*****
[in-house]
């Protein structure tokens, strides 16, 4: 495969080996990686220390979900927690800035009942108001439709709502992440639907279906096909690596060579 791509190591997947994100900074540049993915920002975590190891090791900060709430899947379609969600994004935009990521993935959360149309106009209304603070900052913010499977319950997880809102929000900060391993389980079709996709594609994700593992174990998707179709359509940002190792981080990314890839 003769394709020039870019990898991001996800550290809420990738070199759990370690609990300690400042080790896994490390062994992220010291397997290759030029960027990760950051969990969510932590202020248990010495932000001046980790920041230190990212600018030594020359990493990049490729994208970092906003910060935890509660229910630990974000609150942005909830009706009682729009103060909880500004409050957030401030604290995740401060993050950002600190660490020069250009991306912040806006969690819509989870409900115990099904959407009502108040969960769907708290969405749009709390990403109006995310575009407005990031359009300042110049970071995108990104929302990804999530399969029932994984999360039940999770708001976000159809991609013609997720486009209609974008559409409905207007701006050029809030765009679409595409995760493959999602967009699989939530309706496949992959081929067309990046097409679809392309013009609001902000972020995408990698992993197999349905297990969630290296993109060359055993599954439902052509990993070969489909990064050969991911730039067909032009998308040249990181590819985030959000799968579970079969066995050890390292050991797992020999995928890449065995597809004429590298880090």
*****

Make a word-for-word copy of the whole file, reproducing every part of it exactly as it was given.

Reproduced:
[in-house]
């Protein structure tokens, strides 16, 4: 495969080996990686220390979900927690800035009942108001439709709502992440639907279906096909690596060579 791509190591997947994100900074540049993915920002975590190891090791900060709430899947379609969600994004935009990521993935959360149309106009209304603070900052913010499977319950997880809102929000900060391993389980079709996709594609994700593992174990998707179709359509940002190792981080990314890839 003769394709020039870019990898991001996800550290809420990738070199759990370690609990300690400042080790896994490390062994992220010291397997290759030029960027990760950051969990969510932590202020248990010495932000001046980790920041230190990212600018030594020359990493990049490729994208970092906003910060935890509660229910630990974000609150942005909830009706009682729009103060909880500004409050957030401030604290995740401060993050950002600190660490020069250009991306912040806006969690819509989870409900115990099904959407009502108040969960769907708290969405749009709390990403109006995310575009407005990031359009300042110049970071995108990104929302990804999530399969029932994984999360039940999770708001976000159809991609013609997720486009209609974008559409409905207007701006050029809030765009679409595409995760493959999602967009699989939530309706496949992959081929067309990046097409679809392309013009609001902000972020995408990698992993197999349905297990969630290296993109060359055993599954439902052509990993070969489909990064050969991911730039067909032009998308040249990181590819985030959000799968579970079969066995050890390292050991797992020999995928890449065995597809004429590298880090």